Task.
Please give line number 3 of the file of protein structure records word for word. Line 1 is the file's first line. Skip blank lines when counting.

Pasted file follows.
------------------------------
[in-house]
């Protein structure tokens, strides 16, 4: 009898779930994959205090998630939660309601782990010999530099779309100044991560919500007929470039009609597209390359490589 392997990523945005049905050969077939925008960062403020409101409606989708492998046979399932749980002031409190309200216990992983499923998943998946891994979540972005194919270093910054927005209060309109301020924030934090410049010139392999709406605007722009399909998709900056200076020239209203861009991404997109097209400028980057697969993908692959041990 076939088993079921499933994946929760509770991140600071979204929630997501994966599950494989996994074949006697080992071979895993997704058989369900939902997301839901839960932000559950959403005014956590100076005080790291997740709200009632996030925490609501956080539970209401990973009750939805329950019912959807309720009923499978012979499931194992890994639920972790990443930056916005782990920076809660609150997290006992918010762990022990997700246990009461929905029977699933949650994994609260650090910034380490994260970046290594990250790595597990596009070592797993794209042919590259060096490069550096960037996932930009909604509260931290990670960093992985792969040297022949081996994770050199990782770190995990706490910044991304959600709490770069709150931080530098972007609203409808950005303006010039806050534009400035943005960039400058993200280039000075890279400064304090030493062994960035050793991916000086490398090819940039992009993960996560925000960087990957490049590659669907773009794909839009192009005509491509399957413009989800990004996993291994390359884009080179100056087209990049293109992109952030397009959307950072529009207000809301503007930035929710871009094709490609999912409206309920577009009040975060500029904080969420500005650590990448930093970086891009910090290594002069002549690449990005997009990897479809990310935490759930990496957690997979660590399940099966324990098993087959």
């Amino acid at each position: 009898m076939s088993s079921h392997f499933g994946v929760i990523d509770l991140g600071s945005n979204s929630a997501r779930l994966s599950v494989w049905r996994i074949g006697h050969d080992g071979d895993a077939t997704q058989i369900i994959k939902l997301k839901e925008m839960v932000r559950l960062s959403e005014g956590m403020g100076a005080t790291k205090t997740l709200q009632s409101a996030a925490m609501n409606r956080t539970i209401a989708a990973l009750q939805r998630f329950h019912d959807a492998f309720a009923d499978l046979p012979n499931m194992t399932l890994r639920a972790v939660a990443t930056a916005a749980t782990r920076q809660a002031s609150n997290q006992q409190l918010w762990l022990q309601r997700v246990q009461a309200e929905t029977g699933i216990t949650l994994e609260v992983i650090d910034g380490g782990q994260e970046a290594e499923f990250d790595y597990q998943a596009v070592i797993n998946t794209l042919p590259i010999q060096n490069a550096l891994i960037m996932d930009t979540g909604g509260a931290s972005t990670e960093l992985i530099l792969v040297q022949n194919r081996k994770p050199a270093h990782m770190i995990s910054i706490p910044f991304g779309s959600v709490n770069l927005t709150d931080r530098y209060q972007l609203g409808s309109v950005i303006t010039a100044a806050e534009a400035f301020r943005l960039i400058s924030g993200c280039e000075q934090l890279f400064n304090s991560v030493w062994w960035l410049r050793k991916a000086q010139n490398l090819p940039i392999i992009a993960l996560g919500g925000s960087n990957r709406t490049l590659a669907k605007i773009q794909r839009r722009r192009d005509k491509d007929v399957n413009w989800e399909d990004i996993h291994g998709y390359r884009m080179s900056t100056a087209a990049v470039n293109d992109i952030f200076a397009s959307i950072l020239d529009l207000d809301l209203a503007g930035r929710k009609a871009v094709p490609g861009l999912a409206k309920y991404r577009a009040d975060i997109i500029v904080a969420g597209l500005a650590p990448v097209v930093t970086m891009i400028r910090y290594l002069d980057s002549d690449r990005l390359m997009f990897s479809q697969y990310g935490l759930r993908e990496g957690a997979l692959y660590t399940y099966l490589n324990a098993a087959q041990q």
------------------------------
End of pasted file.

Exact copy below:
């Amino acid at each position: 009898m076939s088993s079921h392997f499933g994946v929760i990523d509770l991140g600071s945005n979204s929630a997501r779930l994966s599950v494989w049905r996994i074949g006697h050969d080992g071979d895993a077939t997704q058989i369900i994959k939902l997301k839901e925008m839960v932000r559950l960062s959403e005014g956590m403020g100076a005080t790291k205090t997740l709200q009632s409101a996030a925490m609501n409606r956080t539970i209401a989708a990973l009750q939805r998630f329950h019912d959807a492998f309720a009923d499978l046979p012979n499931m194992t399932l890994r639920a972790v939660a990443t930056a916005a749980t782990r920076q809660a002031s609150n997290q006992q409190l918010w762990l022990q309601r997700v246990q009461a309200e929905t029977g699933i216990t949650l994994e609260v992983i650090d910034g380490g782990q994260e970046a290594e499923f990250d790595y597990q998943a596009v070592i797993n998946t794209l042919p590259i010999q060096n490069a550096l891994i960037m996932d930009t979540g909604g509260a931290s972005t990670e960093l992985i530099l792969v040297q022949n194919r081996k994770p050199a270093h990782m770190i995990s910054i706490p910044f991304g779309s959600v709490n770069l927005t709150d931080r530098y209060q972007l609203g409808s309109v950005i303006t010039a100044a806050e534009a400035f301020r943005l960039i400058s924030g993200c280039e000075q934090l890279f400064n304090s991560v030493w062994w960035l410049r050793k991916a000086q010139n490398l090819p940039i392999i992009a993960l996560g919500g925000s960087n990957r709406t490049l590659a669907k605007i773009q794909r839009r722009r192009d005509k491509d007929v399957n413009w989800e399909d990004i996993h291994g998709y390359r884009m080179s900056t100056a087209a990049v470039n293109d992109i952030f200076a397009s959307i950072l020239d529009l207000d809301l209203a503007g930035r929710k009609a871009v094709p490609g861009l999912a409206k309920y991404r577009a009040d975060i997109i500029v904080a969420g597209l500005a650590p990448v097209v930093t970086m891009i400028r910090y290594l002069d980057s002549d690449r990005l390359m997009f990897s479809q697969y990310g935490l759930r993908e990496g957690a997979l692959y660590t399940y099966l490589n324990a098993a087959q041990q």